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Coronavirus fears spark panic buying and price gouging


By Arfang M.S. Camara

In many parts of the country, traders are charging exorbitant prices for essential items in times of high-demand, especially basic food items. This is sparked by panic buying triggered by consumer fears over coronavirus or COVID 19.

Consumers blame traders for the price hike, while traders and vendors blame it on importers and producers of goods.

“The prices of basic commodities are very high. This is because of the lack of price control in the country,” says Amadou Korka Jallow, a trader in Bakoteh.

“As traders, we don’t have any control over any price of commodity. We always buy from importers and producers, and sell based on the price we bought it for,” he tells Kerr Fatou.


Mariama Mbowe a Trader

Mariama Mbowe, another trader in Bakoteh says the fluctuation of prices of commodities in the country is not the fault traders, and calls on the government to control the prices.

According to her, sometimes prices of food items become so high when the demands are high in the market, adding that those prices are controlled by the importers and producers.

Dam NJIE a trader

Dan Njie, a trader in Banjul Albert market also calls for government’s intervention to control the price.

“The ministry of Trade needs to come up with strict measures on how to control price of businesses in the country. Some of the big problems we face as traders is that we go and buy things at certain amount, and the next time you return to buy the same items, you find out their prices have skyrocketed,” he ays.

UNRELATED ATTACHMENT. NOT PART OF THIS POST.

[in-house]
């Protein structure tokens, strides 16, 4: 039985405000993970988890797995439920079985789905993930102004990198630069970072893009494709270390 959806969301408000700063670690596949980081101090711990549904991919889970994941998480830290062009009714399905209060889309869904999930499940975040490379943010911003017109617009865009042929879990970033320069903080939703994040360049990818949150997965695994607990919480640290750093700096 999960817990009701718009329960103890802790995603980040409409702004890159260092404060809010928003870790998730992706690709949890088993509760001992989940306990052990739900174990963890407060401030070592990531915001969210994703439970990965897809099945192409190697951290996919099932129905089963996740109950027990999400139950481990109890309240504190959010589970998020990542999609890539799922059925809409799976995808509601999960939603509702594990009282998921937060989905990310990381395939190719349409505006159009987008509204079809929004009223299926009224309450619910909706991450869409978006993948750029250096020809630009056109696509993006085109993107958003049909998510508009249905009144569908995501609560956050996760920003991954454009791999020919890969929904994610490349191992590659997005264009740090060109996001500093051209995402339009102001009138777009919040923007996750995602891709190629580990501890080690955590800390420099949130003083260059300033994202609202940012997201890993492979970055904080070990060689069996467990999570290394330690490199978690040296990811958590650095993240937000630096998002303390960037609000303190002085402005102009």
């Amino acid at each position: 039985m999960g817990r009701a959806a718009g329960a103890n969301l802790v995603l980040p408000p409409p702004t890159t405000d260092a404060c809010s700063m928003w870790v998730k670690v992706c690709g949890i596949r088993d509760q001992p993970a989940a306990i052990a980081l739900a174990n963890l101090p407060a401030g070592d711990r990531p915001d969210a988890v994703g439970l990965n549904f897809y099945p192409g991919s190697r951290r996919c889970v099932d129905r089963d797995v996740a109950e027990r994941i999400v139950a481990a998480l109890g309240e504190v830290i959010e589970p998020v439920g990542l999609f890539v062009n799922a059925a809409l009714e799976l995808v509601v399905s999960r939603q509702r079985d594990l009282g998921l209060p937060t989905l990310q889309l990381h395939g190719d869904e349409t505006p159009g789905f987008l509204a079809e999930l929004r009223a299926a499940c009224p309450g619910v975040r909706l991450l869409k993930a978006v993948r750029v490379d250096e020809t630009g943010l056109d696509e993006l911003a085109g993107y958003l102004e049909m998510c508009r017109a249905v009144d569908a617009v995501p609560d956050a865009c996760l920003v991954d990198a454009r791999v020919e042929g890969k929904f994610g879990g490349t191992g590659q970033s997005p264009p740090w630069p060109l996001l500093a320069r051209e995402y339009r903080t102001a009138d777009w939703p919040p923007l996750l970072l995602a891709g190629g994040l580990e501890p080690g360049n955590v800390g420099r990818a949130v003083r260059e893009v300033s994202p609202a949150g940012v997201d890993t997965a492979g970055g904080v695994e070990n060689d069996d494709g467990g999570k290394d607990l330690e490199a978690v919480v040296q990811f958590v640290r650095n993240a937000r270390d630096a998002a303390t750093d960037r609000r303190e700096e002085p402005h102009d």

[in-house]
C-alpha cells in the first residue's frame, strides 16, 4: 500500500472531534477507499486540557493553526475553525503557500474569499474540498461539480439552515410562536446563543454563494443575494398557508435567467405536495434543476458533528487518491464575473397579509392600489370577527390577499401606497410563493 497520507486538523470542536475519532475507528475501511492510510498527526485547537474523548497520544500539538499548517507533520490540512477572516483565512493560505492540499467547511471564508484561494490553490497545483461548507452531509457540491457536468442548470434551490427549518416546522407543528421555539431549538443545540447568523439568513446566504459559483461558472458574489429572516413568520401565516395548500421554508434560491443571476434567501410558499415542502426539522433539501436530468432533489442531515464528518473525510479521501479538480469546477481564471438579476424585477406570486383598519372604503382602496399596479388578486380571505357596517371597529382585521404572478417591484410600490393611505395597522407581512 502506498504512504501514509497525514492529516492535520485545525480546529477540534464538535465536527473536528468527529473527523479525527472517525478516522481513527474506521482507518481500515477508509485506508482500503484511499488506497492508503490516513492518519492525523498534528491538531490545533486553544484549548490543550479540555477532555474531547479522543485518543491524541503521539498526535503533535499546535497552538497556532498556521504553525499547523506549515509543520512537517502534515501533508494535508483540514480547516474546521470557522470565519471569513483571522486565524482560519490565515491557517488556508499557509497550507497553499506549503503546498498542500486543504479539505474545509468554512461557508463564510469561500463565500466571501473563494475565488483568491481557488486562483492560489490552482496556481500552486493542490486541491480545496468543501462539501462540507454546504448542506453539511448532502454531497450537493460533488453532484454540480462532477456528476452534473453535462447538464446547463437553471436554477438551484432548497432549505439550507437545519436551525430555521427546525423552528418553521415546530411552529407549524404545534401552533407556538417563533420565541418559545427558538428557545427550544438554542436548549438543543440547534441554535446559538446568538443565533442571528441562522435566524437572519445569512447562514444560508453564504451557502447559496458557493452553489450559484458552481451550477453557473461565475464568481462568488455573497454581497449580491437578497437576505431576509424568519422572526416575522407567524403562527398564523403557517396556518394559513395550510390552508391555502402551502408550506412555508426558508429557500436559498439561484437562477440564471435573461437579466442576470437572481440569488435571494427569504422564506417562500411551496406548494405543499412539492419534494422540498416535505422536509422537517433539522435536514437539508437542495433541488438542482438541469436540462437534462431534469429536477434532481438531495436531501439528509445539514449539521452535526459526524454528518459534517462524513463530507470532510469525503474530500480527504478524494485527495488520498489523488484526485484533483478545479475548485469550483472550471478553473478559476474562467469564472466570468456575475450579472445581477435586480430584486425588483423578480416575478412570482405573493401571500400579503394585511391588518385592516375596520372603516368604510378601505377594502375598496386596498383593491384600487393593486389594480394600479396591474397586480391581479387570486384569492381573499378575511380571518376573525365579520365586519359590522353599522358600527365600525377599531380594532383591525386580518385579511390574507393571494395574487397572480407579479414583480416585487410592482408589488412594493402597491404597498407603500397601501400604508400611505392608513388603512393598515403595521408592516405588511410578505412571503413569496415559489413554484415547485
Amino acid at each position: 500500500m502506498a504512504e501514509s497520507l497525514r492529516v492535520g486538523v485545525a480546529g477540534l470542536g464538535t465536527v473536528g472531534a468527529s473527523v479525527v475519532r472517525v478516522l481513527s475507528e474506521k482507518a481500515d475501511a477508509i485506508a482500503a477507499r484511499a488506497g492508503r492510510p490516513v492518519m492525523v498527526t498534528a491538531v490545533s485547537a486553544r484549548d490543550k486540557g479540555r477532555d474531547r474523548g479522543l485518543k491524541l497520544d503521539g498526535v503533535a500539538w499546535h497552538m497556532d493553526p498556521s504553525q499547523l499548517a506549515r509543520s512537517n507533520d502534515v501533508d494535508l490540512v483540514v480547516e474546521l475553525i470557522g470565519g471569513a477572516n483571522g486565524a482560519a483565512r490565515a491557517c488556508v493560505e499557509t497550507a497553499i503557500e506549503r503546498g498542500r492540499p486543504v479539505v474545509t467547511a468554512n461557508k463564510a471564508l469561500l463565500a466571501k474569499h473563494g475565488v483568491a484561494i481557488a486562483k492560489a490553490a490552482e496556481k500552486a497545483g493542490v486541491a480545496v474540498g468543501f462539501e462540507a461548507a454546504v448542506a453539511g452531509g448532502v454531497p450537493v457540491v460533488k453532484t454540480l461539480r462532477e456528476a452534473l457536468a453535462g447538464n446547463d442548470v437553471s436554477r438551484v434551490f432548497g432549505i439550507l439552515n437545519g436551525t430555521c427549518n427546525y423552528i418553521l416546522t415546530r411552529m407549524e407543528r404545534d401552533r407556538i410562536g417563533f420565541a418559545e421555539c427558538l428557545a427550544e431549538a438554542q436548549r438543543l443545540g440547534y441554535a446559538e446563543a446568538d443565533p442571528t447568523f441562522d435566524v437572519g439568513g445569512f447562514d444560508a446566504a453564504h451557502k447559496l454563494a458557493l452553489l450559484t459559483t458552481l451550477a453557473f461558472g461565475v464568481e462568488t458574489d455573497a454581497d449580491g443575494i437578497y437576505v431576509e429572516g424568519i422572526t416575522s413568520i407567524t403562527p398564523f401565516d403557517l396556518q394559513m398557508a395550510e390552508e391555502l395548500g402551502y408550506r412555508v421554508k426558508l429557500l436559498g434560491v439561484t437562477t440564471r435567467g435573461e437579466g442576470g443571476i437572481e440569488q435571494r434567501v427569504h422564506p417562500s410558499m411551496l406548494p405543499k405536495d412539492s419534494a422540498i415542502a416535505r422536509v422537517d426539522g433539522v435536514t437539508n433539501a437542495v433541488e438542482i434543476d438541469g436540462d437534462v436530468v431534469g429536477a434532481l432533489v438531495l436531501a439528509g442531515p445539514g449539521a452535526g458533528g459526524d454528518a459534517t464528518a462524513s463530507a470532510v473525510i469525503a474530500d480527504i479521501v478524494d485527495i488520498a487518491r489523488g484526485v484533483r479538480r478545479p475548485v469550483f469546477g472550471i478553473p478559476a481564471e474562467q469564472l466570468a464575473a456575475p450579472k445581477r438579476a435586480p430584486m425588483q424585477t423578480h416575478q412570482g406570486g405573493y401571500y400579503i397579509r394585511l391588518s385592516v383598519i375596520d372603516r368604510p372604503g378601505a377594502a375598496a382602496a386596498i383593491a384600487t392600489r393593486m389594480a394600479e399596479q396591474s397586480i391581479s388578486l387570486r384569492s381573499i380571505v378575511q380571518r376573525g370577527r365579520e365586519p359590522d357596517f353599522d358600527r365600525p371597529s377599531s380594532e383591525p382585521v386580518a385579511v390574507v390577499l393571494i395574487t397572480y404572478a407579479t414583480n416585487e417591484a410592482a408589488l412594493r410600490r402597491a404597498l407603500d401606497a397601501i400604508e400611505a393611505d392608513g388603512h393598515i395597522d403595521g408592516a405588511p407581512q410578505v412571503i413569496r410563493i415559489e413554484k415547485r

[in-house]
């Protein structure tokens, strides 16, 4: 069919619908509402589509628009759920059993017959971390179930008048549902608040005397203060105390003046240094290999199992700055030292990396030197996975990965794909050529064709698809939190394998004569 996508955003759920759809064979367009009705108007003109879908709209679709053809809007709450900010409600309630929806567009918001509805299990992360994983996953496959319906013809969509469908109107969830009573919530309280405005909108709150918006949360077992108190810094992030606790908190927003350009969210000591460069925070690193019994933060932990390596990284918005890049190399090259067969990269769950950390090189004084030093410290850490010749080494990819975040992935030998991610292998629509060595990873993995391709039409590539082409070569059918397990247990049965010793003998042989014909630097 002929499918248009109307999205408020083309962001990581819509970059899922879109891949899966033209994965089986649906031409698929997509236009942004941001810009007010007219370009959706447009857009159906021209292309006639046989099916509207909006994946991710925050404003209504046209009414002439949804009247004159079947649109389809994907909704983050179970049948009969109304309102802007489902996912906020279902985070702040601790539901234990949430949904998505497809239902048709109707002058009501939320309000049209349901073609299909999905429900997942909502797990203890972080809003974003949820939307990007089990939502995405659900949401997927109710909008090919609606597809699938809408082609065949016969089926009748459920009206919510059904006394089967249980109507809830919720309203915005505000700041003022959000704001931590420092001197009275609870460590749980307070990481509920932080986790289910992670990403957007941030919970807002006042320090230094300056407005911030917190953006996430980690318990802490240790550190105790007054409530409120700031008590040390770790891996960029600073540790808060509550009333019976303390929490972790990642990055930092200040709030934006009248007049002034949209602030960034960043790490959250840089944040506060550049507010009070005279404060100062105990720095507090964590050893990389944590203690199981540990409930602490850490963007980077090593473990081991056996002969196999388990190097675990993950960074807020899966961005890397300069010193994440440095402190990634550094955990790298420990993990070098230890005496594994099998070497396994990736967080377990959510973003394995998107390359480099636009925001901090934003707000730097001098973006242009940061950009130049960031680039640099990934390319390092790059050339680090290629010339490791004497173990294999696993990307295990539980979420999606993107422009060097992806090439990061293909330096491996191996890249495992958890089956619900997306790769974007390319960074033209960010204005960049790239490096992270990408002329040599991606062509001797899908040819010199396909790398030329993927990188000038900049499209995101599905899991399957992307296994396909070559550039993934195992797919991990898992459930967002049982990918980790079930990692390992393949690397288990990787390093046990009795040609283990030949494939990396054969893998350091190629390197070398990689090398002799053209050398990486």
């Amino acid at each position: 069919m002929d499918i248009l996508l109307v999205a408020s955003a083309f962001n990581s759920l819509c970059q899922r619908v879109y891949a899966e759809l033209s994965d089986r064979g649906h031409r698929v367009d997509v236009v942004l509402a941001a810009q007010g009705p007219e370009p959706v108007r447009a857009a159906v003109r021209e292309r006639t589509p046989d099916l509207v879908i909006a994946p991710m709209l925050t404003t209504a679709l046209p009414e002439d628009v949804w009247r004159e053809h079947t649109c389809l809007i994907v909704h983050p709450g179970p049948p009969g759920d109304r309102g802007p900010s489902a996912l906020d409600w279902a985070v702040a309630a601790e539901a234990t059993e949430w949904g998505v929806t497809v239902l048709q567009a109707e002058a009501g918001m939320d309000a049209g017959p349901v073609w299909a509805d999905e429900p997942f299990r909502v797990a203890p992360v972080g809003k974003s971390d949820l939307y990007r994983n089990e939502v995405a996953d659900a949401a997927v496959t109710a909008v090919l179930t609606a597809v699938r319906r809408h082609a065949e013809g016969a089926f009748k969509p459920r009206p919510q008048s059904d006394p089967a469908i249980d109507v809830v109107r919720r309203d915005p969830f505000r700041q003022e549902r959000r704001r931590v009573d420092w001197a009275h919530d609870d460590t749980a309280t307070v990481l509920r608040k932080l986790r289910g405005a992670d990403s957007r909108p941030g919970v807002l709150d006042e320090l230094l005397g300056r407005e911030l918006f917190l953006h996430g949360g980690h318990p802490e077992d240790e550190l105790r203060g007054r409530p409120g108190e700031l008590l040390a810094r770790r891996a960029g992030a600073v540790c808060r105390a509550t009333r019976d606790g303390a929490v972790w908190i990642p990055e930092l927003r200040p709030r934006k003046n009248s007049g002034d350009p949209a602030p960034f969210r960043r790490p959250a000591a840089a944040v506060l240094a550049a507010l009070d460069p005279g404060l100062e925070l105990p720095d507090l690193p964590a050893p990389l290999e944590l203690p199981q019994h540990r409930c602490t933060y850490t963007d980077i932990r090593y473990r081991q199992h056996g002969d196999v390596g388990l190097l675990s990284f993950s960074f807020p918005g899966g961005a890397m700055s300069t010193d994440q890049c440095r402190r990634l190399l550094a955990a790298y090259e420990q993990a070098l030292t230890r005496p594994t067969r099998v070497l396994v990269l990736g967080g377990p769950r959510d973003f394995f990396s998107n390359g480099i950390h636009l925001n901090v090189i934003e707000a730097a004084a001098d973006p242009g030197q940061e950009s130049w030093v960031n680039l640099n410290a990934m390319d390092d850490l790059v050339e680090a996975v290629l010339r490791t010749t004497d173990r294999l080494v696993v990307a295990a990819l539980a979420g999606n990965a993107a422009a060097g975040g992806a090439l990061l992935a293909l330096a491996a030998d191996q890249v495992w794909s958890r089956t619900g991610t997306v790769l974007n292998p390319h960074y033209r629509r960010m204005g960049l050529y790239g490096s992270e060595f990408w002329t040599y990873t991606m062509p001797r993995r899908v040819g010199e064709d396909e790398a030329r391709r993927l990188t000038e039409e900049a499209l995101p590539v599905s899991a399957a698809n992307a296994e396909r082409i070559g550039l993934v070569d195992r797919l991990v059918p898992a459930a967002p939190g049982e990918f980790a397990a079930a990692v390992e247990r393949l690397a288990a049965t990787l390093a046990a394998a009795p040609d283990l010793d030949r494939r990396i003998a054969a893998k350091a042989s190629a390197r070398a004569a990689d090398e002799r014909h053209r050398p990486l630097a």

Many consumers call on the government to stop businesses from the COVID 19 pandemic profiteering.

“Things are now going from bad to worse due to the high cost on the price of commodities in the country. We are really suffering,” says Ida Ndong, a consumer in Banjul.

Yusupha Sidibeh, another is worried that if the current trend continues, local consumers will not be able to buy even the most basic items in the market.

“The Gambia is one of the countries that do not have any form of price control. Businessmen and women will always come up with their own prices because there’s no due process,” he says.

Minister of Trade

Meanwhile, the Ministry of Trade, Industry, Regional Integration and Employment this week issued a statement acknowledging the price gouging.

“The ministry has conducted a consultative meeting with major importers as well as a market research. These initiatives have revealed that the stocks of essential food commodities are adequate for the coming months. The prices of most of the brands of rice have also remained stable except the Horse Brand which has increase from D1400 to D1600 per bag due to surge in demand for this particular brand. In addition, the prices of all food commodities have remained stable,” the ministry said in the statement.

“Currently, the stocks of rice with the major importers in the country stood at 18, 214 metric tons and the expected stock for next week is estimated at 20, 000 metric tons. The two combine is more than the two months’ average consumption level for The Gambia,” it said.

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